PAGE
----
What I really mean to say is, even something seemingly ‘simple’ like the ‘mat’ possesses multiple dimensions. And if we add a subcultural layer to this, it really depends whether we are interpreting the mat based a a semiotic lens (how the group looks like collectively), the group’s argot (the way they speak) or even demeanour (the way they behave). It’s basically in the mode of becoming so to speak! And with technology mediating their (or rather, our) visibility, we are seeing a synthesis of identity signifiers that can be seen as intercultural! So to answer you Norah, perhaps, we are already appropriating such a ‘culture’ (whatever this entails!). Based on the three categories outlined above, I think it’s just a matter of performance, transformation and perhaps, even queering.

Norah: I really like the idea of synthesis of identity signifiers! I mean, the Malay identity in itself is a synthesis of so many influences constantly packaged and repackaged. I guess to wrap things up Zul, how would you package and repackage future renditions of Malais-a-trois (if you do intend to do future renditions someday!)? Or rather, what are other things you would hope to explore and expand on should there be a future rendition of Malais-a-trois?

Zulkhairi: I think that’s a great question! Firstly of course, I hope the second iteration could last more than two days! Also, I would really like to consider for a more formal venue just so the works can be properly contextualised with in-depth analysis made. I think it will be interesting to retain some of the original works with additions of new developments. Essentially, I hope the show was able to act as an extension to all our practices where respective works were able to value add and contribute certain complexities beyond an individuated reading. And finally, thank you both for being part of the show!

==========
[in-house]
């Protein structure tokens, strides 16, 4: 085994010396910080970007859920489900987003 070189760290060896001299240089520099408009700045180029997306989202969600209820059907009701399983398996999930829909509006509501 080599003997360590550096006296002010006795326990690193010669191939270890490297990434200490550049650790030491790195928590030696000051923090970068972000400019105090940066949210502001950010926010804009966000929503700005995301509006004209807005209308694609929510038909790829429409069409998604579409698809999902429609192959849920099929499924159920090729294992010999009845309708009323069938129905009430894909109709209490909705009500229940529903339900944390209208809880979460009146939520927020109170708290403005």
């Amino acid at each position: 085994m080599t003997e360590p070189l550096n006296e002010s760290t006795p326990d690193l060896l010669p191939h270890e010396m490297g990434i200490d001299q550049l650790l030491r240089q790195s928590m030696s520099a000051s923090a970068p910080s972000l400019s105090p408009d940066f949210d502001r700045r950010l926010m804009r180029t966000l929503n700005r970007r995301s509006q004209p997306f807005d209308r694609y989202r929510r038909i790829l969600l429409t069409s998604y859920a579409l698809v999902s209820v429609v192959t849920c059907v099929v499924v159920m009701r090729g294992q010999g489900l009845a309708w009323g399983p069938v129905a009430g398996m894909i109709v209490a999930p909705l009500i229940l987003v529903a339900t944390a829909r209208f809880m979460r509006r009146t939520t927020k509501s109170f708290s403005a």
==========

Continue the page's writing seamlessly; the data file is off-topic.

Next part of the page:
Also, thank you Sobandwine ( for the generosity in hosting us!

Malais-a-trois (Mat) was recently developed as MAT for the Curator Open Call as initiated by Objectifs, Centre for Photography & Film. The exhibition ran from 2 August to 15 September 2019.

NORAH LEA (b. 1993, Singapore)
An artist whose works investigate the performative aspects of our identities. Her work is rooted in self-portraiture, exploring themes such as gender, sexuality and ethnicity through photography, film and performance. She is currently in her final year of studies in Photography and Digital Imaging and will be graduating from a Bachelor of Fine Arts in the NTU’s School of Art, Design and Media by 2019.

FARIZI NOORFAUZI (b. 1998, Singapore)
A multi-disciplinary artist in Singapore who works predominantly with media and performance art. He is interested in investigating the relevance of culture, specifically within the unique socio-cultural context of Singapore as an intersection of diasporic cultures.

ZULKHAIRI ZULKIFLEE (b. 1991, Singapore)
A visual artist and exhibition-maker based in Singapore. His practice explores the notion of
Malayness in relation to knowledge production, the social agency and distinction/ taste.